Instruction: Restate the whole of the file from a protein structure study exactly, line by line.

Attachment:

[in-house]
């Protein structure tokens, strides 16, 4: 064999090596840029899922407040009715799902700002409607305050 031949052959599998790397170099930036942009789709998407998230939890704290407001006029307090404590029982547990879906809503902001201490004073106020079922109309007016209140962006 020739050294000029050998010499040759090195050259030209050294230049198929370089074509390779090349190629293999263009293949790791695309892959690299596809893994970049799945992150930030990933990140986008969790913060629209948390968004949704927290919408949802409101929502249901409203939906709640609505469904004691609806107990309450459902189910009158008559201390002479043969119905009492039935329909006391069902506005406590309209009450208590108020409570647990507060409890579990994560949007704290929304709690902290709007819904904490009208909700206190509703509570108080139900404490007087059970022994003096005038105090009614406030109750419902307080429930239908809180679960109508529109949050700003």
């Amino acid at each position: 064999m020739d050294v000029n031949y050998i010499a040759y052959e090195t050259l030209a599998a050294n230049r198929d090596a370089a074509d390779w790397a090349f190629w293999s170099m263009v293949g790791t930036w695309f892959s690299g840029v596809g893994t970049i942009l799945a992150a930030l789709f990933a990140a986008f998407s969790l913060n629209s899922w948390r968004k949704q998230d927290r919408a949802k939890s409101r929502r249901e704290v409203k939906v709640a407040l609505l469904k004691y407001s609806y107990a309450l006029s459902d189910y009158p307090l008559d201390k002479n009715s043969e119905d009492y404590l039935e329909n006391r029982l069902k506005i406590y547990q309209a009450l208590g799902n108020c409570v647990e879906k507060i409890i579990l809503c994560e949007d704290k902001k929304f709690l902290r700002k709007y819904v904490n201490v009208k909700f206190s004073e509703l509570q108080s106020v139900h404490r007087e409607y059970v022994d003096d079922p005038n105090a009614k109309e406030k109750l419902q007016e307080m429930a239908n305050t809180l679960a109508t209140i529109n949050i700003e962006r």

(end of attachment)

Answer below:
[in-house]
């Protein structure tokens, strides 16, 4: 064999090596840029899922407040009715799902700002409607305050 031949052959599998790397170099930036942009789709998407998230939890704290407001006029307090404590029982547990879906809503902001201490004073106020079922109309007016209140962006 020739050294000029050998010499040759090195050259030209050294230049198929370089074509390779090349190629293999263009293949790791695309892959690299596809893994970049799945992150930030990933990140986008969790913060629209948390968004949704927290919408949802409101929502249901409203939906709640609505469904004691609806107990309450459902189910009158008559201390002479043969119905009492039935329909006391069902506005406590309209009450208590108020409570647990507060409890579990994560949007704290929304709690902290709007819904904490009208909700206190509703509570108080139900404490007087059970022994003096005038105090009614406030109750419902307080429930239908809180679960109508529109949050700003």
């Amino acid at each position: 064999m020739d050294v000029n031949y050998i010499a040759y052959e090195t050259l030209a599998a050294n230049r198929d090596a370089a074509d390779w790397a090349f190629w293999s170099m263009v293949g790791t930036w695309f892959s690299g840029v596809g893994t970049i942009l799945a992150a930030l789709f990933a990140a986008f998407s969790l913060n629209s899922w948390r968004k949704q998230d927290r919408a949802k939890s409101r929502r249901e704290v409203k939906v709640a407040l609505l469904k004691y407001s609806y107990a309450l006029s459902d189910y009158p307090l008559d201390k002479n009715s043969e119905d009492y404590l039935e329909n006391r029982l069902k506005i406590y547990q309209a009450l208590g799902n108020c409570v647990e879906k507060i409890i579990l809503c994560e949007d704290k902001k929304f709690l902290r700002k709007y819904v904490n201490v009208k909700f206190s004073e509703l509570q108080s106020v139900h404490r007087e409607y059970v022994d003096d079922p005038n105090a009614k109309e406030k109750l419902q007016e307080m429930a239908n305050t809180l679960a109508t209140i529109n949050i700003e962006r």